Monday, November 26, 2007

U.S. says Texas oilman not reformed, deserves prison

NEW YORK (Reuters) - Texas oilman Oscar Wyatt, who pleaded guilty to conspiracy in the U.N. oil-for-food scandal, has not reformed and should receive the maximum prison sentence, U.S. prosecutors said in court papers filed on Monday.

During his trial in October, Wyatt, 83, pleaded guilty to conspiracy to commit wire fraud, one of five charges against him stemming from the scandal, in which millions of dollars in kickbacks were paid to Saddam Hussein's government to win oil contracts from Iraq.

In a sentencing memo, U.S. prosecutors said Wyatt should receive the maximum sentence under his plea agreement of between 18 to 24 months when he is sentenced Tuesday. He had originally faced a maximum of 74 years.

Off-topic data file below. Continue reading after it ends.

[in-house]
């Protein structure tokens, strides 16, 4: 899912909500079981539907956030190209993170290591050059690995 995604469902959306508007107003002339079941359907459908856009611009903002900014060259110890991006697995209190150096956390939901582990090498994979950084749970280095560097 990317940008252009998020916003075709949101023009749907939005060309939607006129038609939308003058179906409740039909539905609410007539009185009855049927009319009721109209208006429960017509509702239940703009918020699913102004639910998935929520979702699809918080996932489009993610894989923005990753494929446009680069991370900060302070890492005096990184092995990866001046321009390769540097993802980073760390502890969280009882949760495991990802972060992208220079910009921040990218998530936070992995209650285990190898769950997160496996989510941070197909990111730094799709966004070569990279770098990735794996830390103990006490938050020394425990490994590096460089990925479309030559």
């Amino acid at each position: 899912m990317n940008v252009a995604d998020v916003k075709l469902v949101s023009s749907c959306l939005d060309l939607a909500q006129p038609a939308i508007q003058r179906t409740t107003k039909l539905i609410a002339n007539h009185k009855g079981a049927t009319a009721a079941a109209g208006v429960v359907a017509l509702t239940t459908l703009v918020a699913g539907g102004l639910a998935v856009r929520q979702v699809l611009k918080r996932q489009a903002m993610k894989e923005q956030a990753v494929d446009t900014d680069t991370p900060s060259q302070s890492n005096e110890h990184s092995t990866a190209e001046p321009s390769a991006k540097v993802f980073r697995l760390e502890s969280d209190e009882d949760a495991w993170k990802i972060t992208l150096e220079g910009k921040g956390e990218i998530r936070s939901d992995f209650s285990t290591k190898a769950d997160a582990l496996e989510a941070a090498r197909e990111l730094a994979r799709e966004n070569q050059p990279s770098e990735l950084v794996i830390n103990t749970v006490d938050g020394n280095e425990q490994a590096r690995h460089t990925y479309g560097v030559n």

Wyatt's breaking of the program's rules were "both sophisticated and carefully calculated" and "breathtakingly immoral," prosecutors said in the memo, arguing his guilty plea during the trial was due to his old age, not a sign of remorse.

"There is nothing in the circumstances of Wyatt's eleventh-hour plea that even begins to suggest that Wyatt is a wholly new man, reformed, and sure now to put behind him decades of illegal activities," the memo said......

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